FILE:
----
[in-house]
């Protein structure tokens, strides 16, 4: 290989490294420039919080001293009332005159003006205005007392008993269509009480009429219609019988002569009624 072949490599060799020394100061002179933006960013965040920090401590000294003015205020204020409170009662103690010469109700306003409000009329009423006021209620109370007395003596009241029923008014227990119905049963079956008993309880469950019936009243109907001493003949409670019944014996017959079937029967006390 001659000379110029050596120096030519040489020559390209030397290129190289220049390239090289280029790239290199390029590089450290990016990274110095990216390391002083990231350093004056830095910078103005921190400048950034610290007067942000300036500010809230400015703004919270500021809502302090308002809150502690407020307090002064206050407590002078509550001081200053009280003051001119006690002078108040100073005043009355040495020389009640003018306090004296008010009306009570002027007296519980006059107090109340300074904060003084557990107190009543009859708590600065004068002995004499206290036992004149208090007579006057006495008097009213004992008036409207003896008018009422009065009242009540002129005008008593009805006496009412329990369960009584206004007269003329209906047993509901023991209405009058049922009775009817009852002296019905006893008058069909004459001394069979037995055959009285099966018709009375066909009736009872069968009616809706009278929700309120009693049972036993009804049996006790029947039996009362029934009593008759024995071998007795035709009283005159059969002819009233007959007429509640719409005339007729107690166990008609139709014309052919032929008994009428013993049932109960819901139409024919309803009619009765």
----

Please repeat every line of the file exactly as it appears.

[in-house]
């Protein structure tokens, strides 16, 4: 290989490294420039919080001293009332005159003006205005007392008993269509009480009429219609019988002569009624 072949490599060799020394100061002179933006960013965040920090401590000294003015205020204020409170009662103690010469109700306003409000009329009423006021209620109370007395003596009241029923008014227990119905049963079956008993309880469950019936009243109907001493003949409670019944014996017959079937029967006390 001659000379110029050596120096030519040489020559390209030397290129190289220049390239090289280029790239290199390029590089450290990016990274110095990216390391002083990231350093004056830095910078103005921190400048950034610290007067942000300036500010809230400015703004919270500021809502302090308002809150502690407020307090002064206050407590002078509550001081200053009280003051001119006690002078108040100073005043009355040495020389009640003018306090004296008010009306009570002027007296519980006059107090109340300074904060003084557990107190009543009859708590600065004068002995004499206290036992004149208090007579006057006495008097009213004992008036409207003896008018009422009065009242009540002129005008008593009805006496009412329990369960009584206004007269003329209906047993509901023991209405009058049922009775009817009852002296019905006893008058069909004459001394069979037995055959009285099966018709009375066909009736009872069968009616809706009278929700309120009693049972036993009804049996006790029947039996009362029934009593008759024995071998007795035709009283005159059969002819009233007959007429509640719409005339007729107690166990008609139709014309052919032929008994009428013993049932109960819901139409024919309803009619009765």